7 Tips for Transfer Students

Two College students making appointments to see there counselors.

Many high school students aspire to attend their ideal school, but what if the college you chose doesn’t meet your expectations? There is essentially an infinite list of reasons why students decide to transfer to different schools. Whether the campus culture is a poor fit for you or you’ve decided to switch majors and your current school doesn’t offer your preferred program, it may be time to research the transfer process.

Here, you can get seven actionable tips for transfer students. Explore the process of transferring college credits, get some application tips and check out advice for transfer students’ financial concerns.

In This Article:

1. Know the Process of Transferring College Credits

When you transfer to a different school, you do not necessarily need to start from scratch. It’s likely that some of the credits you’ve already earned may transfer with you, although it’s possible that not all of them will. If you plan on staying within the same field of study, then it’s likely that more credits will transfer than if you choose an entirely different major at your new school.

2. Work With Your University Counselor

University counselors are available to provide personalized support when transferring to Grand Canyon University. They can show you how your credits may transfer from a community college, a four-year university or from the military. By working with your counselor, you can feel confident that you understand the details of your future classes, finances and even campus housing opportunities.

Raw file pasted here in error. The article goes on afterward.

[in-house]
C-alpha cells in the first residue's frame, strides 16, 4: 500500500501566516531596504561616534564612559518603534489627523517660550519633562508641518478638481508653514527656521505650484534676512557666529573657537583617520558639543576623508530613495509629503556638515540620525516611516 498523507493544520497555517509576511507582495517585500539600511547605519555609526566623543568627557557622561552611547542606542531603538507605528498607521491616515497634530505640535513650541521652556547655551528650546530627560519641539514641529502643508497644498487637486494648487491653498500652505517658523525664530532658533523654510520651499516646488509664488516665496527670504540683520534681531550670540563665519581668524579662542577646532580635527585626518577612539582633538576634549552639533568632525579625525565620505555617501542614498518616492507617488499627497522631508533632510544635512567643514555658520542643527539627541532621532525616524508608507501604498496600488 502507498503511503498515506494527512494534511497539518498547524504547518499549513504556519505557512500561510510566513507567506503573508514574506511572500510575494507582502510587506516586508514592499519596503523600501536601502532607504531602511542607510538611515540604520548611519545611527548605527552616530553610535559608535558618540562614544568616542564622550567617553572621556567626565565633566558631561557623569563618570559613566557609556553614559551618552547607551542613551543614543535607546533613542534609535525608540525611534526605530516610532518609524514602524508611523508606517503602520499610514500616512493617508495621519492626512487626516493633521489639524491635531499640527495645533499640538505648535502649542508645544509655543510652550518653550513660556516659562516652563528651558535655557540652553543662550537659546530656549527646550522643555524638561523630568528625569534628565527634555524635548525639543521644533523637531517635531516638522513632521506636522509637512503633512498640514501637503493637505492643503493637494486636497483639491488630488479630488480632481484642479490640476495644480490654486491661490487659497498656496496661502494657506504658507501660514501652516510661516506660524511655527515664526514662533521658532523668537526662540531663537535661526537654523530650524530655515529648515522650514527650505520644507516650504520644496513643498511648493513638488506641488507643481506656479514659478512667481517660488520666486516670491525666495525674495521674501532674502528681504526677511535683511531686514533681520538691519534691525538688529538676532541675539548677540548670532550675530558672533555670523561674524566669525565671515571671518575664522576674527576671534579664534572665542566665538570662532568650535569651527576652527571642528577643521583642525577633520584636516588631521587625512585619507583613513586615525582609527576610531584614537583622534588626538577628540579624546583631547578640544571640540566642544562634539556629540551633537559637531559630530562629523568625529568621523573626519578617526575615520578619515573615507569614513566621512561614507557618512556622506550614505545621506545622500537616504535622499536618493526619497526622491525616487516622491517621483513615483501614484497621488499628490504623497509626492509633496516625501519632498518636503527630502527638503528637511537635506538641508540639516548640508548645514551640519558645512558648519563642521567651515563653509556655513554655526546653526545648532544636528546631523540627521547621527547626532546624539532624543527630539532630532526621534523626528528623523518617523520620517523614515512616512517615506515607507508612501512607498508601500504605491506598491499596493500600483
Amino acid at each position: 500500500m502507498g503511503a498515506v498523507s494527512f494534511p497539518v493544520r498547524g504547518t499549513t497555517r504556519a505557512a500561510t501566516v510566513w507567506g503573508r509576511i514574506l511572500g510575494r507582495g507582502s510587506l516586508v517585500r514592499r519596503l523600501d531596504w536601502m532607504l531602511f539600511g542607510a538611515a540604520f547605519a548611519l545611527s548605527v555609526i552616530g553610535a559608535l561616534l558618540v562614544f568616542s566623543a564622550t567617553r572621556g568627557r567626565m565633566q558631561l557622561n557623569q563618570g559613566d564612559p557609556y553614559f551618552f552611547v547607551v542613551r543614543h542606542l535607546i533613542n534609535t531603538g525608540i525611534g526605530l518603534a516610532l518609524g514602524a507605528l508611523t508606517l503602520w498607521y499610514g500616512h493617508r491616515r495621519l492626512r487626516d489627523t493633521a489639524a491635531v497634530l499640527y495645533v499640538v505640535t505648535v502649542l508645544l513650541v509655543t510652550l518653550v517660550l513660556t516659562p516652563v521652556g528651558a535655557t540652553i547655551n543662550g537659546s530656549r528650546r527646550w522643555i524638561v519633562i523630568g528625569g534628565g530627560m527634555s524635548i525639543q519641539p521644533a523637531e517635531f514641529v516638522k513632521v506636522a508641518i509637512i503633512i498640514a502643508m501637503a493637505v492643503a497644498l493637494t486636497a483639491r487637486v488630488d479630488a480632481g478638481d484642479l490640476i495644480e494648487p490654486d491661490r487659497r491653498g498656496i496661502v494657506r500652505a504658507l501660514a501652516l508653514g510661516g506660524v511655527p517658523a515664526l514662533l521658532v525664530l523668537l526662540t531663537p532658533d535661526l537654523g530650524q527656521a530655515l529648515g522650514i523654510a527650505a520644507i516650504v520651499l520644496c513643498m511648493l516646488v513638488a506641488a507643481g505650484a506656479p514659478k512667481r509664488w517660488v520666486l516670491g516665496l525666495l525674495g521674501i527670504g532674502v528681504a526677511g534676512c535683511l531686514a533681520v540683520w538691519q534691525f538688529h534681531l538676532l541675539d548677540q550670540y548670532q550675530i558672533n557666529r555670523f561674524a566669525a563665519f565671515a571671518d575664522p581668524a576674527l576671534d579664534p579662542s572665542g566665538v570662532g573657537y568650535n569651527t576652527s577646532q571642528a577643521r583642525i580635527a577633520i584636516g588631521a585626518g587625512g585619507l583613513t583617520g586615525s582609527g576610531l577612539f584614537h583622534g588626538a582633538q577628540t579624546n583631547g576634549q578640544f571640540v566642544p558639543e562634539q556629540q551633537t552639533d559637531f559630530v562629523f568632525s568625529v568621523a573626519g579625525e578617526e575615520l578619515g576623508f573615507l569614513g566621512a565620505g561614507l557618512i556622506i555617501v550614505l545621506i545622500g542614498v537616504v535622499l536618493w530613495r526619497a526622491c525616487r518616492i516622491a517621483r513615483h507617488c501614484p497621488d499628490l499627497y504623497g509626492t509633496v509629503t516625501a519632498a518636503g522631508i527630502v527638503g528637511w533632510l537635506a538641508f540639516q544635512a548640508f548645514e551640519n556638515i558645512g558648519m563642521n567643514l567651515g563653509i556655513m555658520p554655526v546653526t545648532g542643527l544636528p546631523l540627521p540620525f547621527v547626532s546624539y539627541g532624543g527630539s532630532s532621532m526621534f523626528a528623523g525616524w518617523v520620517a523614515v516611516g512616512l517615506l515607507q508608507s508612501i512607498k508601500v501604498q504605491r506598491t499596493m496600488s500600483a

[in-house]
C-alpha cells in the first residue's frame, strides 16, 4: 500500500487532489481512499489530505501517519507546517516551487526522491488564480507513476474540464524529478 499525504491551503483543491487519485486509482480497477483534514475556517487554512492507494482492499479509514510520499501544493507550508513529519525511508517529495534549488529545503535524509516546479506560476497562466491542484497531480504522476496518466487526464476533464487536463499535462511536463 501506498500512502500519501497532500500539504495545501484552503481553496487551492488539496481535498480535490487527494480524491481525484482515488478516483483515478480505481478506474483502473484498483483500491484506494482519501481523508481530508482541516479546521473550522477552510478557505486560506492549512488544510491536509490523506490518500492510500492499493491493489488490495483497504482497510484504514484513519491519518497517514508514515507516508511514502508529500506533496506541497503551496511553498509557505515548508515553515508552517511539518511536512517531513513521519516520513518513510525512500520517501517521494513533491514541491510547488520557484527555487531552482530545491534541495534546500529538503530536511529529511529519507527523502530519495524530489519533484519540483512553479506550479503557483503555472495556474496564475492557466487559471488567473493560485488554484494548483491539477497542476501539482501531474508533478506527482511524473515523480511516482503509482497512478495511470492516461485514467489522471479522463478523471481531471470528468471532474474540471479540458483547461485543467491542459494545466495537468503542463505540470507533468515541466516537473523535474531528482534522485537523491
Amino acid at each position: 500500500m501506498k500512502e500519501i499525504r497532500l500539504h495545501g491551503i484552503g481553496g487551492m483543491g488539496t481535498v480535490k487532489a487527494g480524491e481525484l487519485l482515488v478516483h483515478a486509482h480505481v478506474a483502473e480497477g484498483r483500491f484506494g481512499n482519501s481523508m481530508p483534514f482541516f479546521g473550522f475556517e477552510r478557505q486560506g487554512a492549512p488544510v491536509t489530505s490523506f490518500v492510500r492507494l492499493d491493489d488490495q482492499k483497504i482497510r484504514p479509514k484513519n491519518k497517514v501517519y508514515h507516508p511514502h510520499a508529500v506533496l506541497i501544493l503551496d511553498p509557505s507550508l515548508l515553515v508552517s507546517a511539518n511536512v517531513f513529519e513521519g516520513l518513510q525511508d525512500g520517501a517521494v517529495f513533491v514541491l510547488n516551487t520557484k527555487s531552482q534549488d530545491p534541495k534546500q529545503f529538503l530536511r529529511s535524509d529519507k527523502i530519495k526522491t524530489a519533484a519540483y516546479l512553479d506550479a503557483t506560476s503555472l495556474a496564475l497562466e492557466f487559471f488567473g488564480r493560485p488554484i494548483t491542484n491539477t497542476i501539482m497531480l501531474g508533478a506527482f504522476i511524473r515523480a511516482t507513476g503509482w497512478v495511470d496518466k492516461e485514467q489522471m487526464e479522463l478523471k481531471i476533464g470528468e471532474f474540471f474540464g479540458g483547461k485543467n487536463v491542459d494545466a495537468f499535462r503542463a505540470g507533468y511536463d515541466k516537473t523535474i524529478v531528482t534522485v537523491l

Your university counselor will guide you through the LOPES Unofficial Credit Evaluation, which can help you estimate how many credits will transfer and how long it may take you to complete your degree at GCU, if you follow the schedule provided.

The best part? GCU can accept up to 90 credits from your previous institution (if the credits meet the degree and specific course requirements) or up to 30 credits from alternative credit options.

3. Earn Credits for Military Service

While this may vary depending on the college you attend, at GCU, we allow you to earn credits for military service. GCU recognizes that you may have earned potential college credit through your military training. A military university counselor representative can help you evaluate your transcripts to determine how many credits can be accepted. In addition, you can work with a military benefits liaison. Your liaison can help you navigate the process of applying military benefits toward financing your education.

4. Show Your Approved Transfer Certificate

At GCU, if you have an approved undergraduate-level certificate or advanced graduate-level certificate, you may be able to earn credits toward your degree. If you qualify as a student with one of these certificates, contact a university counselor to confirm your credits can transfer properly. The American Council on Education (ACE) can provide an additional option for you to earn credit for your program at GCU.

5. Take National Exams